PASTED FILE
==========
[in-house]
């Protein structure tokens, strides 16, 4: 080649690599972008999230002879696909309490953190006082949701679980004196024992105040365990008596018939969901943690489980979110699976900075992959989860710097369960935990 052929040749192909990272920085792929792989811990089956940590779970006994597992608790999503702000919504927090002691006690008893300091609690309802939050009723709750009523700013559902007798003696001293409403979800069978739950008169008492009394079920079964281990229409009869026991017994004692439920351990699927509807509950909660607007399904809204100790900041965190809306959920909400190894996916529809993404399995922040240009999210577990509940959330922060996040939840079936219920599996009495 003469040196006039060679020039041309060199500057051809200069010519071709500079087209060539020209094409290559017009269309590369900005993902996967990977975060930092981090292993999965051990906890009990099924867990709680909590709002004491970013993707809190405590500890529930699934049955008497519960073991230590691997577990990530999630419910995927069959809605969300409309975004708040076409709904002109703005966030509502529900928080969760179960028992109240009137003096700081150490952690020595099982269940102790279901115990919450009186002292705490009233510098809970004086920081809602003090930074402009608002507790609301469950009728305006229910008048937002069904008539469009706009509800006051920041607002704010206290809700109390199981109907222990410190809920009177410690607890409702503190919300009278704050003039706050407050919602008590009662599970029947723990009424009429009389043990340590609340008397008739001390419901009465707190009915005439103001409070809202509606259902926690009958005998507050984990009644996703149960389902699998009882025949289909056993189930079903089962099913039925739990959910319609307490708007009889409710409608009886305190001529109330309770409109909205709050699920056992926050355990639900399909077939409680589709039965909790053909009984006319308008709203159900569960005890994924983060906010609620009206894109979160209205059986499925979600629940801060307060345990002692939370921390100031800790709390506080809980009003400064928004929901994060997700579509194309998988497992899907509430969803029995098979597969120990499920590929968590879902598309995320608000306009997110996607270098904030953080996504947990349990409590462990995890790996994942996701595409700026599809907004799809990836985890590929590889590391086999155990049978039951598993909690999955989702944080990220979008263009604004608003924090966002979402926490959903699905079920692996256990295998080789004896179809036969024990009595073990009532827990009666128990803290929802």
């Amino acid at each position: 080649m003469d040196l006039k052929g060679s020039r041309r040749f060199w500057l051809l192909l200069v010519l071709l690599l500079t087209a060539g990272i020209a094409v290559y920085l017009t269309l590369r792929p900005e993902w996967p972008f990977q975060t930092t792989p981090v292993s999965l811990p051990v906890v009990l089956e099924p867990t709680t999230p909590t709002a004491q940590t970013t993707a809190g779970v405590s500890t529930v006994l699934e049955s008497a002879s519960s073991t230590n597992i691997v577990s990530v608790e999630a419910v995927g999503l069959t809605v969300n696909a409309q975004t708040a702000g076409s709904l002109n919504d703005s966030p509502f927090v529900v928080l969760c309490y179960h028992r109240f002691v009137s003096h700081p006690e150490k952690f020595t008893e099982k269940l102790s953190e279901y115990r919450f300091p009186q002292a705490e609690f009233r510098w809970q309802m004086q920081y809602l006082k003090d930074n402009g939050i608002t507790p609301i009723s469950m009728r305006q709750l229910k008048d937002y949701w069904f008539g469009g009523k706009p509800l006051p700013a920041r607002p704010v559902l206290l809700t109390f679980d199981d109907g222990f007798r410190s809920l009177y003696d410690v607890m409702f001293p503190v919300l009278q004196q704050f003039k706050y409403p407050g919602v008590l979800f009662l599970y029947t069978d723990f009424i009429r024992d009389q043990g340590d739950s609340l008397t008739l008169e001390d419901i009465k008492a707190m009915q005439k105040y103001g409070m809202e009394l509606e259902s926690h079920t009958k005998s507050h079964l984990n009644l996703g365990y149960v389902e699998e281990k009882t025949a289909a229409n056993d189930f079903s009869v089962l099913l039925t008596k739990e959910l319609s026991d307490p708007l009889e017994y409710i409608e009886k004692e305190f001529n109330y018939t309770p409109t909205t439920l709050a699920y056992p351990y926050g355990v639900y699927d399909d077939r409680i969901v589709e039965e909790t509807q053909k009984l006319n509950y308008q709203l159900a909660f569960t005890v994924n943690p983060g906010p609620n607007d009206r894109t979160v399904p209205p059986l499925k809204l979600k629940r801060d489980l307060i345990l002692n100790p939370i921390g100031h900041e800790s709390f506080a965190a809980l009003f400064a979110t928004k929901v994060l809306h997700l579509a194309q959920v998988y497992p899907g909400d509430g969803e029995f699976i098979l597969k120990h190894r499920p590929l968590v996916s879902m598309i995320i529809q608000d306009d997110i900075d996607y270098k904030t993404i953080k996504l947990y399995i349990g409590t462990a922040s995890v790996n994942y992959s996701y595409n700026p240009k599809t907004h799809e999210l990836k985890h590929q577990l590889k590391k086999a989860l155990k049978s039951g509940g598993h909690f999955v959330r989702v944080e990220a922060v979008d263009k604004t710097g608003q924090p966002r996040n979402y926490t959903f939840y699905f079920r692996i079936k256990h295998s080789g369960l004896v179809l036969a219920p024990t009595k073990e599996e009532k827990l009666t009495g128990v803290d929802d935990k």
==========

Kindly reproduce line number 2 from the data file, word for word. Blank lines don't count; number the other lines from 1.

């Protein structure tokens, strides 16, 4: 080649690599972008999230002879696909309490953190006082949701679980004196024992105040365990008596018939969901943690489980979110699976900075992959989860710097369960935990 052929040749192909990272920085792929792989811990089956940590779970006994597992608790999503702000919504927090002691006690008893300091609690309802939050009723709750009523700013559902007798003696001293409403979800069978739950008169008492009394079920079964281990229409009869026991017994004692439920351990699927509807509950909660607007399904809204100790900041965190809306959920909400190894996916529809993404399995922040240009999210577990509940959330922060996040939840079936219920599996009495 003469040196006039060679020039041309060199500057051809200069010519071709500079087209060539020209094409290559017009269309590369900005993902996967990977975060930092981090292993999965051990906890009990099924867990709680909590709002004491970013993707809190405590500890529930699934049955008497519960073991230590691997577990990530999630419910995927069959809605969300409309975004708040076409709904002109703005966030509502529900928080969760179960028992109240009137003096700081150490952690020595099982269940102790279901115990919450009186002292705490009233510098809970004086920081809602003090930074402009608002507790609301469950009728305006229910008048937002069904008539469009706009509800006051920041607002704010206290809700109390199981109907222990410190809920009177410690607890409702503190919300009278704050003039706050407050919602008590009662599970029947723990009424009429009389043990340590609340008397008739001390419901009465707190009915005439103001409070809202509606259902926690009958005998507050984990009644996703149960389902699998009882025949289909056993189930079903089962099913039925739990959910319609307490708007009889409710409608009886305190001529109330309770409109909205709050699920056992926050355990639900399909077939409680589709039965909790053909009984006319308008709203159900569960005890994924983060906010609620009206894109979160209205059986499925979600629940801060307060345990002692939370921390100031800790709390506080809980009003400064928004929901994060997700579509194309998988497992899907509430969803029995098979597969120990499920590929968590879902598309995320608000306009997110996607270098904030953080996504947990349990409590462990995890790996994942996701595409700026599809907004799809990836985890590929590889590391086999155990049978039951598993909690999955989702944080990220979008263009604004608003924090966002979402926490959903699905079920692996256990295998080789004896179809036969024990009595073990009532827990009666128990803290929802």